Full Moon in Sagittarius: Death
I was lucky enough to view the super-bright, nearly-full moon from a rooftop in Taipei- I spent the last ten days in Taiwan traveling and visiting my brother, and it was amazing!! I flew home last night, the night of the Sagittarius full moon. As I settle back into my life, I’m feeling this moon’s fiery vibe, its call for us to expand and stretch.
We talk a lot about expansion, and newness, don’t we? Especially in spiritually-inclined circles, there is so much emphasis on the new phase, the fresh start, the next chapter. What we talk less about is the loss of the old phase. Even if we’ve totally outgrown something, it can still be bittersweet— or downright painful— to realize it’s behind us.
Death is a really fascinating card. Of course, when I pull it in a reading, I’m always quick to tell the querant that it does not mean literal death. We all know that Tarot is a symbolic language, right? Great. However, I also hear people quickly jump to say that this card isn’t about death at all, but is rather transformation! And while I believe this is true, still, the card isn’t called Transformation. It’s called Death. It signifies the end of something, a loss, a farewell. Maybe the loss is necessary. Maybe it’s welcome and even wonderful. But it’s still a loss.
We humans, we cling to what’s familiar. We get into patterns and do things just because they’re habitual. We’re creatures of comfort; we stick with what we know, for the most part. Death is that phase where the familiar is no longer an option. For whatever reason, we’re getting plucked out of our comfort zone and plunged into the deep end. Death is the end of a chapter, a door we must walk through. So, yes, it’s transformation, but it’s also a goodbye.
What are you saying goodbye to, during this full moon? Is there something that’s been on its way out— a job, a relationship, a habit, an identity— and are you ready to finally give it its send-off? Goodbyes can be beautiful and sad at the same time. I’m thinking of the end of LOTR Return of the King— Frodo has to go off to that otherworldly Elf Death place (definitely not what it’s actually called). It’s a really happy ending to the trilogy, but Frodo also knows he can’t stay where he was. It doesn’t fit anymore; he has a heaviness he didn’t carry before. Still, it’s a gorgeous scene, and a gorgeous journey over the water. There can be sorrow, and beauty, and rightness, all tied together.
Maybe it’s time to write a goodbye letter, to whatever it is in your life that’s ending, or that’s recently ended. Write a thank-you to that phase in your life, and to the lessons you learned, and how it served you. If you wish, once you’re done you can burn the letter and release the energy out into the air. That way you’re actively participating in and working with the loss, rather than just letting it happen to you.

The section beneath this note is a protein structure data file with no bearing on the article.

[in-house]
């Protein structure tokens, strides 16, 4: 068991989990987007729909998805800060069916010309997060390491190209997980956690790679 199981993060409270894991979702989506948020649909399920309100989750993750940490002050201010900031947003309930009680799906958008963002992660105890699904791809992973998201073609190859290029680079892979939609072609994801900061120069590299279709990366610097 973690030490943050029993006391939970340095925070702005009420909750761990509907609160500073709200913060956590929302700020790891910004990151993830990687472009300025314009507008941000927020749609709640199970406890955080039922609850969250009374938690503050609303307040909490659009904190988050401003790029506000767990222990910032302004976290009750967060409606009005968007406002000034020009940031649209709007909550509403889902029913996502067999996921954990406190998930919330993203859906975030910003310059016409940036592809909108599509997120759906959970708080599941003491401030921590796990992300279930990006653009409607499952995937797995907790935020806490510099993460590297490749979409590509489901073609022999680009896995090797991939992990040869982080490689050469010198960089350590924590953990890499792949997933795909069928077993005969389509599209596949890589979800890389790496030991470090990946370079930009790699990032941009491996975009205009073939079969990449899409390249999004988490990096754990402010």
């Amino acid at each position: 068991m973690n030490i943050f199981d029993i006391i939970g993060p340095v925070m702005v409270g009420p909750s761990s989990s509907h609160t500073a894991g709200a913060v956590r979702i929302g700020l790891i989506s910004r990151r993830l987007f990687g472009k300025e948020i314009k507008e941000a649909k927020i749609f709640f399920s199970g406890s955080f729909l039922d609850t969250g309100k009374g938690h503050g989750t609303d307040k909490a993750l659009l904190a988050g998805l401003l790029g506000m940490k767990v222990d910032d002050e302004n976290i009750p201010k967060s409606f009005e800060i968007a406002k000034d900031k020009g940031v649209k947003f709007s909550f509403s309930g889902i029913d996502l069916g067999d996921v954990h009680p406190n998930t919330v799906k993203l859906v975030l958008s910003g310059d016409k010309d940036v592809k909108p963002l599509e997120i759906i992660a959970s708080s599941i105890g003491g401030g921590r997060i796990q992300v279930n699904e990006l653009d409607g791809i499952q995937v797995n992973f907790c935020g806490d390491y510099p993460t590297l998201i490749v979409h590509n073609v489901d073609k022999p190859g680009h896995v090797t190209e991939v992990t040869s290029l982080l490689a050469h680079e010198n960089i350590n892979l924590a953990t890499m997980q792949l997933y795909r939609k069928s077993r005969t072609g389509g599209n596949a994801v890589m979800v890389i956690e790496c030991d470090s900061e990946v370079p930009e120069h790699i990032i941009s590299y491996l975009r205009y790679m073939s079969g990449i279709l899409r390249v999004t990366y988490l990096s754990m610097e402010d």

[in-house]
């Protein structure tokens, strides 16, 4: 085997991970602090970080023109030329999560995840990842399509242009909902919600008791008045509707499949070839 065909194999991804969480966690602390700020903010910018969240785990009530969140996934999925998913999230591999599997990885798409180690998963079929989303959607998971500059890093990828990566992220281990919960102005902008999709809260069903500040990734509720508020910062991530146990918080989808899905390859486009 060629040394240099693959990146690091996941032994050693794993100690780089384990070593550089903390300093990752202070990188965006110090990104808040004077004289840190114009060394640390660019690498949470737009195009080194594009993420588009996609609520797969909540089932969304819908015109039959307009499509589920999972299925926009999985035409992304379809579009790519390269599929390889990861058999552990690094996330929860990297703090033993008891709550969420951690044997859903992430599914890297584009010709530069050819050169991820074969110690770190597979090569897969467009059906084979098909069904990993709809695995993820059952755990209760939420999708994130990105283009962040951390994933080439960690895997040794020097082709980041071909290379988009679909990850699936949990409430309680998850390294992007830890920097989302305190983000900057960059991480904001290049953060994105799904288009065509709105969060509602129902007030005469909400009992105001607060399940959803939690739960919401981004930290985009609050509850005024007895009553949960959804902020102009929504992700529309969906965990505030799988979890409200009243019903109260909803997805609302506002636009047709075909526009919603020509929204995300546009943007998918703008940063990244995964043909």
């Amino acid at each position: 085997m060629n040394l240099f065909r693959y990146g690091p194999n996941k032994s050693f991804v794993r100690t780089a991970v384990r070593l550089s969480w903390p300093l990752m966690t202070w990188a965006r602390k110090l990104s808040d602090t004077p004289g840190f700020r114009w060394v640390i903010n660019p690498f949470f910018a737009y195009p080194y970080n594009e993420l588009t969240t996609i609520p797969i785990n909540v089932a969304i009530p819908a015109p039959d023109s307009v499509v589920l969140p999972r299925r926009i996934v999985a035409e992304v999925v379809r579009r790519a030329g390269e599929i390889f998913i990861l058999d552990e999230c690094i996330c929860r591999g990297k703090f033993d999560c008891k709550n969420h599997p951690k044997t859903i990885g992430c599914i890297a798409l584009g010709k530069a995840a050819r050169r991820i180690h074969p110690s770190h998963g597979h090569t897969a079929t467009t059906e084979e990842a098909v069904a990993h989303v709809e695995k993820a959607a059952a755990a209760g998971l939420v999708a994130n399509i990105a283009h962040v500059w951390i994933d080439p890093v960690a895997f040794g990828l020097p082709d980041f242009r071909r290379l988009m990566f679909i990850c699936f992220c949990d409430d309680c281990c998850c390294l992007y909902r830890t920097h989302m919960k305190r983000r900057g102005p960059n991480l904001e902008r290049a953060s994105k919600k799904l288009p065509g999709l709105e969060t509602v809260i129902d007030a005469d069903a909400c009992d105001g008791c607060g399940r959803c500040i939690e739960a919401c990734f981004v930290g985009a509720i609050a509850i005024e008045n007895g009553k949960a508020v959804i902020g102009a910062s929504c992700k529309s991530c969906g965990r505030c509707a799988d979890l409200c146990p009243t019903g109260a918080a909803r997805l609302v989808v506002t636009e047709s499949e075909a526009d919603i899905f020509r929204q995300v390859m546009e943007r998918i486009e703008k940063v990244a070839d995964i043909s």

While I’m not a fan of sugar-coating the Death card, it is also true that after a loss can come great freedom and expansion. You had to leave the old city you lived in, in order to find your next home in a new place. You had to quit the job you’d outgrown, so you could find the next challenge. So yes, a loss brings a brand-new beginning, and that’s exciting. But the Death card reminds us that mourning that loss must also take place— we can’t skip right to the fun, new-beginnings part. I mean, you can, but it’ll probably catch up to you eventually. Also, I feel we owe the phases of our lives the honor and respect of acknowledging them and thanking them as we leave.
Everything is dying even as it’s living. In our death-phobic culture, that may sound morbid, but I truly don’t mean it as such. It’s simply a fact, an integral part of our life/death/life cycle, of the way of the world. Engaging with this, rather than denying it, brings a heightened importance to our days and moments on this earth, in this consciousness.
On that note— I highly recommend the work of mortician and author Caitlin Doughty, who writes about death and its place in culture. In particular, check out From Here to Eternity, in which Doughty travels around the world and views different cultures’ death and mourning practices. Even though the Death card may not be talking about literal death, still, the different mourning practices that Doughty observes show us that there are many ways to grieve, and that grieving and loss are a normal part of all humans’ experiences, in whatever form it shows up.
Things are ending and beginning all the time. Phases of life, relationships, journeys, and whole lives are ending and beginning, always. We are constantly in flux. The Death card simply reminds us of this.
Another great practice for this full moon is a gratitude practice. We can list things we’re grateful for, especially things that have come and gone. When we actively thank the phases that have ended, it shows us that these were worth it, despite their eventual loss. Make a list of five things you’re grateful for, that you no longer have. Make a list of five great experiences you’re grateful for, even though they’re over. Make a list of three relationships you’re grateful you had, even though you aren’t in them anymore. This practice can remind us that loss is natural and even good— in this way we can engage with the Death card instead of running from it.
That doesn’t mean this card can’t be sad. It really can be. If sadness comes up during this practice or this moon cycle, see if you can just let it move through you. Let it come without fixing it or turning it away. By doing so, we process the movement of the life phases, and the natural emotions that accompany them.
All is in motion.